From the research data emerges a picture of children and adolescents spending increasing amounts of time—largely unsupervised—in front of televisions, laptops, tablets and smartphones. Time spent with a screen may be perceived by young people as stimulating and entertaining, but it is still time not spent interacting in person with others.
Communicating face to face in person with other individuals is foundational for initiating and building meaningful intimate, safe social relationships and ultimately forging strong attachment bonds. This is the most important task of childhood: learning social skills. Mastering these skills requires the use of all our senses and takes constant practice and repetition. If this practice and repetition does not occur, the brain simply prunes out neurons and neuronal pathways used to perform social skills.
Developing meaningful social skills requires a visceral connection to our environment and each other that cannot be experienced through texts, tweets, emails or even video calls. Much of our most important communication is nonverbal—body posture and movements, facial expression, voice tone and volume, our rate of speech. Our physical personal space and physical contact with each other can convey enormous amounts of powerful information without a single word. We have a multibillion-dollar perfume industry premised on the notion that scent is a form of communication. Ever smelled someone through a text?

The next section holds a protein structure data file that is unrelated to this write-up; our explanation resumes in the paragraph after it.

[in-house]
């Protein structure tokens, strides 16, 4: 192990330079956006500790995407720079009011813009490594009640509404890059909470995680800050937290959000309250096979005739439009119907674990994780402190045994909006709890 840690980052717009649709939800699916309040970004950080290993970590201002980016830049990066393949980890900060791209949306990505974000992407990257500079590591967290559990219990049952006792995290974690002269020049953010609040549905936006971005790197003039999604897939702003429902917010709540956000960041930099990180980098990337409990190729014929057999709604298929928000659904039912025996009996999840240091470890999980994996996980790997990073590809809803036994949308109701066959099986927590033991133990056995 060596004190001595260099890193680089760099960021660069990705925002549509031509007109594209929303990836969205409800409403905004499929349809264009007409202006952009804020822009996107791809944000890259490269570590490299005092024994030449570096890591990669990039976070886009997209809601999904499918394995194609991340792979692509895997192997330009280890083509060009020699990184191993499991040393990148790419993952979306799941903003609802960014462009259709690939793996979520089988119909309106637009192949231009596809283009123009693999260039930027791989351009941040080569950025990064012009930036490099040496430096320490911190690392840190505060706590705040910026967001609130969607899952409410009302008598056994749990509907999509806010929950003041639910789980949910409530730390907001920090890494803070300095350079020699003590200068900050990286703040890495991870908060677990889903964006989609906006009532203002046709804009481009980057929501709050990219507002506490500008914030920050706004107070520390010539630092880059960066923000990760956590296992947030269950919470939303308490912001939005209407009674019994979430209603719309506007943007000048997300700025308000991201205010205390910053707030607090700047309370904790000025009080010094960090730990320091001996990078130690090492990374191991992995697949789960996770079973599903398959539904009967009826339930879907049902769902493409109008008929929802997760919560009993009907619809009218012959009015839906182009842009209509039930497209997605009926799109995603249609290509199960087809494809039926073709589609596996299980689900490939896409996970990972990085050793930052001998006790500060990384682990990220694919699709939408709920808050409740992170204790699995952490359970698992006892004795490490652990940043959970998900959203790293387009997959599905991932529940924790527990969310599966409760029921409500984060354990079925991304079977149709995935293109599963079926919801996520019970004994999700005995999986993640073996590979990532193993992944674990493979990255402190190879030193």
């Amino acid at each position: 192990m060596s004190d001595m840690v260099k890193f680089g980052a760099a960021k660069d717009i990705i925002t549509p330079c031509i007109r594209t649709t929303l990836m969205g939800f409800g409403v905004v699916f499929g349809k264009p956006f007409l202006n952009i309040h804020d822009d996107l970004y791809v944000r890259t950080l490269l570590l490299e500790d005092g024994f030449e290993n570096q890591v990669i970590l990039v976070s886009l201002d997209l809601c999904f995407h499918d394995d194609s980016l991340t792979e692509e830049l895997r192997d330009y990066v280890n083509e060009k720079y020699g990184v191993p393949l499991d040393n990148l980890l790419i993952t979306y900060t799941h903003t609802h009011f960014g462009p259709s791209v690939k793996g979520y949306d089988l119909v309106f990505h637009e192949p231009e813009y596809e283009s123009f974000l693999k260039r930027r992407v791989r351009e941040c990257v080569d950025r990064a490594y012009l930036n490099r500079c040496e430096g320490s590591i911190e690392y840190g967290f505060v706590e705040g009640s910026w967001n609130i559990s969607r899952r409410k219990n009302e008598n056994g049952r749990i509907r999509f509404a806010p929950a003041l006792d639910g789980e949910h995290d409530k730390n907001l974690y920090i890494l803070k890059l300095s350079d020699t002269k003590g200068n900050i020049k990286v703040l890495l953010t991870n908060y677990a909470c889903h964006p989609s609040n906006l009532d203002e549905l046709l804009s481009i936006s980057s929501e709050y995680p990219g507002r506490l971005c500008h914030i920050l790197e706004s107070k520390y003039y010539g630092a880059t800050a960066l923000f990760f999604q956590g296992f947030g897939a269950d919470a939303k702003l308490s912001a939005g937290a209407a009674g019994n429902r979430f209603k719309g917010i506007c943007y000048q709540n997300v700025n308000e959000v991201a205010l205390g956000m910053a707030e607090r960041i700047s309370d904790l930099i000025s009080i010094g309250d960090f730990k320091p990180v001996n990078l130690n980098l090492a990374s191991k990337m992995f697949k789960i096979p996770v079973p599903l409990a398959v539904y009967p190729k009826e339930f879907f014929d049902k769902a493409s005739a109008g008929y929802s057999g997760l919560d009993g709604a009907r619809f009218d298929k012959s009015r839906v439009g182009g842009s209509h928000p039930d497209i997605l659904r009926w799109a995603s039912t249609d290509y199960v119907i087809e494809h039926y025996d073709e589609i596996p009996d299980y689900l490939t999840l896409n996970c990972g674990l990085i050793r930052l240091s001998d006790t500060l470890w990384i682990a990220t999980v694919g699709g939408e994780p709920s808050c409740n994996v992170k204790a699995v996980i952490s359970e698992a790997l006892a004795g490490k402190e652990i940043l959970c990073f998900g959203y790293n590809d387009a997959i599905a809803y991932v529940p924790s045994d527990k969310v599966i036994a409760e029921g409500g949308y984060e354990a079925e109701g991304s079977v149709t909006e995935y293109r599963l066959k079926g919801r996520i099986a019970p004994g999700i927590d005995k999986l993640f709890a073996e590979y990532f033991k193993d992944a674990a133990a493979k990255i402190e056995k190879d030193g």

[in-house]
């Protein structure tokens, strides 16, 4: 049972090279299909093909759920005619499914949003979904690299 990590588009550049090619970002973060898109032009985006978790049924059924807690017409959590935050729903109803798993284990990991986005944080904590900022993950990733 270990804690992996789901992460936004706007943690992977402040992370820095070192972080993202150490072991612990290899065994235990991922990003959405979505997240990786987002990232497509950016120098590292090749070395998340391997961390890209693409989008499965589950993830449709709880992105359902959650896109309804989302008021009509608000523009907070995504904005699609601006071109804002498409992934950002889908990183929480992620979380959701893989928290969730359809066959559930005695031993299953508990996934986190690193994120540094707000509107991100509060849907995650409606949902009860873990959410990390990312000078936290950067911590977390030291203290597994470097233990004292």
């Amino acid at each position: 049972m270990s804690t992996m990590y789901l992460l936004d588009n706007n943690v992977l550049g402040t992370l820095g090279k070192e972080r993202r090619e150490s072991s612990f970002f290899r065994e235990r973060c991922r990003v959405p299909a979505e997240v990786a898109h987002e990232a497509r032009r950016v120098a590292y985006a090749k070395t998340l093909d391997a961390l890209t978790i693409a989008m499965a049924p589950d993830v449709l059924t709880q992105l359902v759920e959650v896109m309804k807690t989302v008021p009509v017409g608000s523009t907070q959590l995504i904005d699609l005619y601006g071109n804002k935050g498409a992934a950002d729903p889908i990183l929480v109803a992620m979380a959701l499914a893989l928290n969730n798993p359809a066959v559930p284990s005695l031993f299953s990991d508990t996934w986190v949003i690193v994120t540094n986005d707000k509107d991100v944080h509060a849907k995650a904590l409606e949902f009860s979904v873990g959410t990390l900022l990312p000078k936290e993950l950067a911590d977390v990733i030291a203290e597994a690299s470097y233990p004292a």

Some research shows that as screen time increases, social skills deteriorate.7 Many high-school teachers have observed that students who are heavy users of technology show a decreased ability to initiate conversation, make eye contact appropriately, accurately read nonverbal social cues and behaviours, identify emotional reactions in others and respond to others with empathy and compassion. Children and youth with social skills deficits are more likely to be socially anxious and are subsequently at greater risk for behavioural and emotional disorders.
Research is beginning to identify that our exposure to screens is experienced by the brain as stressful. Our “thinking brain” (the frontal lobe) may understand the sensory input as interesting, stimulating or exciting, but our “feeling brain” (the limbic system) experiences the exposure as a stress. Screen time is not restorative: it’s activating.8